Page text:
Gratitude is the recurring theme that is everywhere throughout our week in the communities of Cusco Peru. The gratitude in the words, eyes, and smiles of our patients and the gratitude between ourselves and the local interpreters, coordinators, and leaders as we work together to make the clinics successful. Additionally, there is the appreciation for the many blessings that we have and often take for granted as we get to know communities with far less.
When we came to Cusco a year ago, we trusted the local coordinators to get us in a good place to help and to make a difference. We learned a lot, yet we left with countless questions. There was no doubt in our minds that, as Dr. Tim Appenheimer put it, “this was a good thing to be doing.” We were helping the people of Peru, and in many instances, we were helping a lot.
At the pharmacy table, I dispensed prescriptions in little baggies and explained what each medication was for and how to take it. I was communicating in my broken Spanish, and through interpreters, information was often translated to local Inca Quechua language. Along with the language challenges came literacy, visual, cultural and other barriers.
As we prepared for this year’s trip, we worked to build on what we learned last year. For the pharmacy, we brought prescription labels to reinforce verbal instructions and patient education. I’ve worked to learn more Spanish which as it turns out is a rather daunting task. We brought pharmacy counting trays to build efficiency, allowing more time for patient education. We brought a suitcase full of vitamins allowing us to dispense for a couple of months. We worked to learn more about the Peruvian healthcare system to know how to guide the patients to continue important maintenance medications after their little baggy of pills ran dry. All little things, but our hope is that such improvements add up to make a larger impact. These little things likely just scratch the surface of what could be done and this year we are working on learning more and more about the culture and healthcare system here and how we can best help in a more impactful and sustainable way.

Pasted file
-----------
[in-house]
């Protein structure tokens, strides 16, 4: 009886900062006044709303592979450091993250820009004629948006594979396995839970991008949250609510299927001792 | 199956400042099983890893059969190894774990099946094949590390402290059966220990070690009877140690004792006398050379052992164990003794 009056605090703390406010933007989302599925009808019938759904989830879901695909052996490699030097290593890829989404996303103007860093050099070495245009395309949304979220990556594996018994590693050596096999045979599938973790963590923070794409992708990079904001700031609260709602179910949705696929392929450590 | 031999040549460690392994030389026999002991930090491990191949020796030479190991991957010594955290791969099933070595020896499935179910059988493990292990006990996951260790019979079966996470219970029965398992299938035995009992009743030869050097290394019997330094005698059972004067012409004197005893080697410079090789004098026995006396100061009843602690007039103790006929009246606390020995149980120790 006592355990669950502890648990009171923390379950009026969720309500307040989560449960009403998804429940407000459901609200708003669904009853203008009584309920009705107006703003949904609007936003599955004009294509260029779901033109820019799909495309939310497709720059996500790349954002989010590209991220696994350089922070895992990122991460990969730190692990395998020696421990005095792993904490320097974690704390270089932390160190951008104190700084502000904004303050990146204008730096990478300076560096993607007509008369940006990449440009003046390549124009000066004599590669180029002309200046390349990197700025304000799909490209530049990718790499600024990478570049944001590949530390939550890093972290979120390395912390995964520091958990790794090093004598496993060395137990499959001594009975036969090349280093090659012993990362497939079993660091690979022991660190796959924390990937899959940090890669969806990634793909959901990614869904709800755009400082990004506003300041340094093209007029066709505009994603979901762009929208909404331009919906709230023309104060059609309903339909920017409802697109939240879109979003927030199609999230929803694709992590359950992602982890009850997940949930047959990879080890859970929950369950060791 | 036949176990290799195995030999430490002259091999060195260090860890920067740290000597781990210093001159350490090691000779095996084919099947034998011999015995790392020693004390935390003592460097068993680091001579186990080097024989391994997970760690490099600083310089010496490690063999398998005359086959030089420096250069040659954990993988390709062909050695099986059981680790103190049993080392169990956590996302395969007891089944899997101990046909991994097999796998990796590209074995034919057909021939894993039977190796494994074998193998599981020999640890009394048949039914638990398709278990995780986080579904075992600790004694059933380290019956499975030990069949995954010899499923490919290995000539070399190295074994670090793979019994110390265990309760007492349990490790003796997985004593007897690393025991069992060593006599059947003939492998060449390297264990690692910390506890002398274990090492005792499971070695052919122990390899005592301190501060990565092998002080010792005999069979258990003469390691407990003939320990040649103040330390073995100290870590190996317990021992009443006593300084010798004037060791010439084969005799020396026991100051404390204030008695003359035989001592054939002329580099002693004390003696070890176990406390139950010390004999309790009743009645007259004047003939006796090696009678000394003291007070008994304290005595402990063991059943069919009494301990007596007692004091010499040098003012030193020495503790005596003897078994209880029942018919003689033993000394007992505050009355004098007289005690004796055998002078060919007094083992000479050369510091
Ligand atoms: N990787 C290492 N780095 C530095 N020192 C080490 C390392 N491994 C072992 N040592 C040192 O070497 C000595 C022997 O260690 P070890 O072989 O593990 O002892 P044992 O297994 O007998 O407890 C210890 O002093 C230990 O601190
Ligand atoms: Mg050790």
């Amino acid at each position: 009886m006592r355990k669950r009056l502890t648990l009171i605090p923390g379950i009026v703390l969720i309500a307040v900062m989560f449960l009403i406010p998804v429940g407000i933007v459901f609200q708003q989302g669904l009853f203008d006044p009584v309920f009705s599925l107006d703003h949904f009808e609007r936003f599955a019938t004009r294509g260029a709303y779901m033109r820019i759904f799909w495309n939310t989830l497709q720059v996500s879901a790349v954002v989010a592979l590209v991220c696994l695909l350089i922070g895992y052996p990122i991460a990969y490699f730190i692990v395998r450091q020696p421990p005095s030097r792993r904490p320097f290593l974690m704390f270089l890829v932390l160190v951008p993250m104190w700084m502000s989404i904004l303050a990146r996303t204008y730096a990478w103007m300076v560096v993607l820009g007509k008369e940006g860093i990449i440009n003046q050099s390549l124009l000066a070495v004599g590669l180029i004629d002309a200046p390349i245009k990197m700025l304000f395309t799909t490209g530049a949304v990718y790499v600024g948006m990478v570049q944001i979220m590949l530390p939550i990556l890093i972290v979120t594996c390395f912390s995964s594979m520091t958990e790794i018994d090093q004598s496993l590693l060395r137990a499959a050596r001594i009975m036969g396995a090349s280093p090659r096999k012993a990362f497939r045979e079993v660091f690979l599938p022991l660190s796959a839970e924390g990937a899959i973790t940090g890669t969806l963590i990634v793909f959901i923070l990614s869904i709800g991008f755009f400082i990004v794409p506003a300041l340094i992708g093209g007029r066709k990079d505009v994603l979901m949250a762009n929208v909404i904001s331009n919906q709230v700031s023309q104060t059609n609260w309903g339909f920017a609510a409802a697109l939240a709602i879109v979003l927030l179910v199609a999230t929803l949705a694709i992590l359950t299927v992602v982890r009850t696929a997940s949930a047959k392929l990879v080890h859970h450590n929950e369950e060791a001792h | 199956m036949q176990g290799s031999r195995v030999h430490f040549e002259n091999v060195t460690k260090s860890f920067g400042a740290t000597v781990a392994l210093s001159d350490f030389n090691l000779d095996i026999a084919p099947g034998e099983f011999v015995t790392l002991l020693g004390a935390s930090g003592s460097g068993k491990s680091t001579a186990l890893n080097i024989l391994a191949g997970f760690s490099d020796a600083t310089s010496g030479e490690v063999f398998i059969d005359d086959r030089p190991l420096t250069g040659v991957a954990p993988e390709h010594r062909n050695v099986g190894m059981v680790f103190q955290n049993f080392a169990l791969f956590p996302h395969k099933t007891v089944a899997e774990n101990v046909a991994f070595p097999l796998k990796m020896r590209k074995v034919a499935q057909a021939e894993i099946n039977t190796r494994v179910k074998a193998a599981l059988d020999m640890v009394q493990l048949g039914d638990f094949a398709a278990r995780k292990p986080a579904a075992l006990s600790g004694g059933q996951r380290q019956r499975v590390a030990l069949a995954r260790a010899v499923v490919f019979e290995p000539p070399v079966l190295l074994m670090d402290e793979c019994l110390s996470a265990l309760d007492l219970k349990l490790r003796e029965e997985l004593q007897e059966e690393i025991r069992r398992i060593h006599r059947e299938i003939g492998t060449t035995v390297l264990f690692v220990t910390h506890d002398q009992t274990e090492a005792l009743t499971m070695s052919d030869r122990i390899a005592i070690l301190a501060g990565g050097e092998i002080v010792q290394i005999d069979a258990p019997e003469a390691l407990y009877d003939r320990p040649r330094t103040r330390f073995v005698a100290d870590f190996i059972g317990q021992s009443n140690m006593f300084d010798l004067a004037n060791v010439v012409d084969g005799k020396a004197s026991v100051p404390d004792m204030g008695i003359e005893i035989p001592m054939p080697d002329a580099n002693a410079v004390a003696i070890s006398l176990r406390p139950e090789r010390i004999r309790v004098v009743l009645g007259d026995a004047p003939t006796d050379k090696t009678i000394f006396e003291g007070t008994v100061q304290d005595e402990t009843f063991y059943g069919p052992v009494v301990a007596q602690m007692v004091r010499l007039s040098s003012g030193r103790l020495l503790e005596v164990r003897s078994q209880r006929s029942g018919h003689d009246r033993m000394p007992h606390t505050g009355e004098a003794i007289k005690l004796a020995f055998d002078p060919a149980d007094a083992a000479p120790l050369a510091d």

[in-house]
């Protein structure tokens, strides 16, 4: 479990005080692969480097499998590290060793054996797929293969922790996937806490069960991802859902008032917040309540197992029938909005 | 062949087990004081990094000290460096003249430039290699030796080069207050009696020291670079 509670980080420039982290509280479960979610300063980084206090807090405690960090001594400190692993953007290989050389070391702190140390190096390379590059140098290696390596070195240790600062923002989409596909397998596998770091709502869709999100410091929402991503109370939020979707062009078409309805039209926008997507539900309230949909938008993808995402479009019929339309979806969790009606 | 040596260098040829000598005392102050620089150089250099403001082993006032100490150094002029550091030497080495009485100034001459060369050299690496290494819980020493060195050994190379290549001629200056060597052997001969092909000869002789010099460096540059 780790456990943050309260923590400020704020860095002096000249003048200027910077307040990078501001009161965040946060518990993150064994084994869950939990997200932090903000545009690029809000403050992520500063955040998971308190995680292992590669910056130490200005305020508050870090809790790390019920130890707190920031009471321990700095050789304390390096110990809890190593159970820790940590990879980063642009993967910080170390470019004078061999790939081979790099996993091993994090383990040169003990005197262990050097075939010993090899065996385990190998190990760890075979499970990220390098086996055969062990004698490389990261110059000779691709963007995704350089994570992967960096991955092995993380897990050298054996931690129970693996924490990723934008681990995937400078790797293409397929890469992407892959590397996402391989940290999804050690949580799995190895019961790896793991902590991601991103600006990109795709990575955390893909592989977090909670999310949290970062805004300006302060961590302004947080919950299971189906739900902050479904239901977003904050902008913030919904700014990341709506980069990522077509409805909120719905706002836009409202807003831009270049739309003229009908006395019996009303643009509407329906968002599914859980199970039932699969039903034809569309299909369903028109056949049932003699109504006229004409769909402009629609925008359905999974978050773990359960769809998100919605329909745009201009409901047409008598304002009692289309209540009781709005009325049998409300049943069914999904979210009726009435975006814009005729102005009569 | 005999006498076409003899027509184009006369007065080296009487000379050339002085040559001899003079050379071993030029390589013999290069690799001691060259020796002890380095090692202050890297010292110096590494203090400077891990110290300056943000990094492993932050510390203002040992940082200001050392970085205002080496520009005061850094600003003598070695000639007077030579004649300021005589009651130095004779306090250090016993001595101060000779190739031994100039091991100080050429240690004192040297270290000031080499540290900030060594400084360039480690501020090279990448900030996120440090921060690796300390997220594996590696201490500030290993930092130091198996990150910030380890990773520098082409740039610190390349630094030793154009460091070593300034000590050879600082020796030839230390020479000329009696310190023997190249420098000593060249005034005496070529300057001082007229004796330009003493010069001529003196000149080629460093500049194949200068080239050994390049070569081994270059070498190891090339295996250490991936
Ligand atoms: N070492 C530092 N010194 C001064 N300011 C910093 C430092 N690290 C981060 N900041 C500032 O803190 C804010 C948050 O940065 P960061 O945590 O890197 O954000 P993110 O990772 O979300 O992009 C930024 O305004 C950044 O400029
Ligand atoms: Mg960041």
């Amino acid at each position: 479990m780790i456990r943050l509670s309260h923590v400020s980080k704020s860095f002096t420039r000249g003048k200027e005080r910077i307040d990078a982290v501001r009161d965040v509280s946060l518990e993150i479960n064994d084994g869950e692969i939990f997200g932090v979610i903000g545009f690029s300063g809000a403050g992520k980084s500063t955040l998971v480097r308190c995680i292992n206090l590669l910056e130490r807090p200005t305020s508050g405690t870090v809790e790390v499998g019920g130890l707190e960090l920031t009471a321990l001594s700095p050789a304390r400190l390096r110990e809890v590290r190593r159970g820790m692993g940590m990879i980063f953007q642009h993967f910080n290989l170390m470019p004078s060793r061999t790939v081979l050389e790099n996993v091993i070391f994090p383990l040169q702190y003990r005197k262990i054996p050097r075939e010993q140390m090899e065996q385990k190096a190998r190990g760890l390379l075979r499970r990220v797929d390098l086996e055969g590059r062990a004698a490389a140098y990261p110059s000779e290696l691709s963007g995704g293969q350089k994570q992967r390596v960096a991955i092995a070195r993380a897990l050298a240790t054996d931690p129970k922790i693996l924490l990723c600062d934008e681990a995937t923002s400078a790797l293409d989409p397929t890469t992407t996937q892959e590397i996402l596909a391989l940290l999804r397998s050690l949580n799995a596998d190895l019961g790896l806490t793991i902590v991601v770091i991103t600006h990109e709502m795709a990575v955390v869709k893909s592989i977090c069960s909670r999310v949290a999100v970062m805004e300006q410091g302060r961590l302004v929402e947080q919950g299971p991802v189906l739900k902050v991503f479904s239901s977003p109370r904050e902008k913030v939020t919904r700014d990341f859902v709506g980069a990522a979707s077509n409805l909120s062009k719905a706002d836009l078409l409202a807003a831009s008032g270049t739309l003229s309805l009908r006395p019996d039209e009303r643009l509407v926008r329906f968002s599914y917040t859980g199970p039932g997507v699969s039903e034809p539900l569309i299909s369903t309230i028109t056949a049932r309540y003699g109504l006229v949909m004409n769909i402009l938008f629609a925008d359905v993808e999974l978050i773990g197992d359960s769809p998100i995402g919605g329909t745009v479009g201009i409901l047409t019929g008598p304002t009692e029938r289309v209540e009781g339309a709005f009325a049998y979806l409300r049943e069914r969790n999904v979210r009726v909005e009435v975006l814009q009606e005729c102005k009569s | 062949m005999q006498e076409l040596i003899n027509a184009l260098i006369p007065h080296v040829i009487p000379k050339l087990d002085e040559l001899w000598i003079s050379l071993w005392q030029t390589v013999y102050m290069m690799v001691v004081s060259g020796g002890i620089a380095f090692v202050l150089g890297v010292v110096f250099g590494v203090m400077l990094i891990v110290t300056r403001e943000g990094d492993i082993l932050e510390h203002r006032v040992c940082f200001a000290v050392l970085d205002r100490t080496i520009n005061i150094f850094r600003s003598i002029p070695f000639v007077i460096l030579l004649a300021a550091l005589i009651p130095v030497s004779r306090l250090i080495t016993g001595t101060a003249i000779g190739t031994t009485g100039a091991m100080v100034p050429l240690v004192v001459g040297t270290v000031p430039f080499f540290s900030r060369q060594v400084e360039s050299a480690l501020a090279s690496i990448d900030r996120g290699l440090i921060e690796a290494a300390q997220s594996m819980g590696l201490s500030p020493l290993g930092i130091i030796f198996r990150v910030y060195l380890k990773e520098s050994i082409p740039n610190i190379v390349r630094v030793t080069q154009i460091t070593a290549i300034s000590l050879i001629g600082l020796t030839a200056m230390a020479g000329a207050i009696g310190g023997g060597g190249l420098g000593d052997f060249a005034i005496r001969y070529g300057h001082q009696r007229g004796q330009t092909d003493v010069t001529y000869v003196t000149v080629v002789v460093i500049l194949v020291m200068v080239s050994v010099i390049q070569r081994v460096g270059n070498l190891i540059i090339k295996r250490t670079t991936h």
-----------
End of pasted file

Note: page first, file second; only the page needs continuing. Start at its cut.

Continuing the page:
As we work to build on what we know and to put ourselves in a better place to help, it’s gratitude that fuels our effort. The smile and tears of happiness from a mother when a pharmacist takes a minute to find her child a new pair of shoes. The ear to ear grin on a young girl’s face as she hugs a dress given to her and that palpable gratitude from a local mayor as he expresses his thanks for our helping the people of his very remote Andean village.
Cusco and the Peruvian Andes are an amazing, beautiful place and we are blessed to be able to visit and to share what we have and know with the people of Cusco. At the end of the week, I am not sure who benefits the most from the experience, ourselves or the people that we are here to help.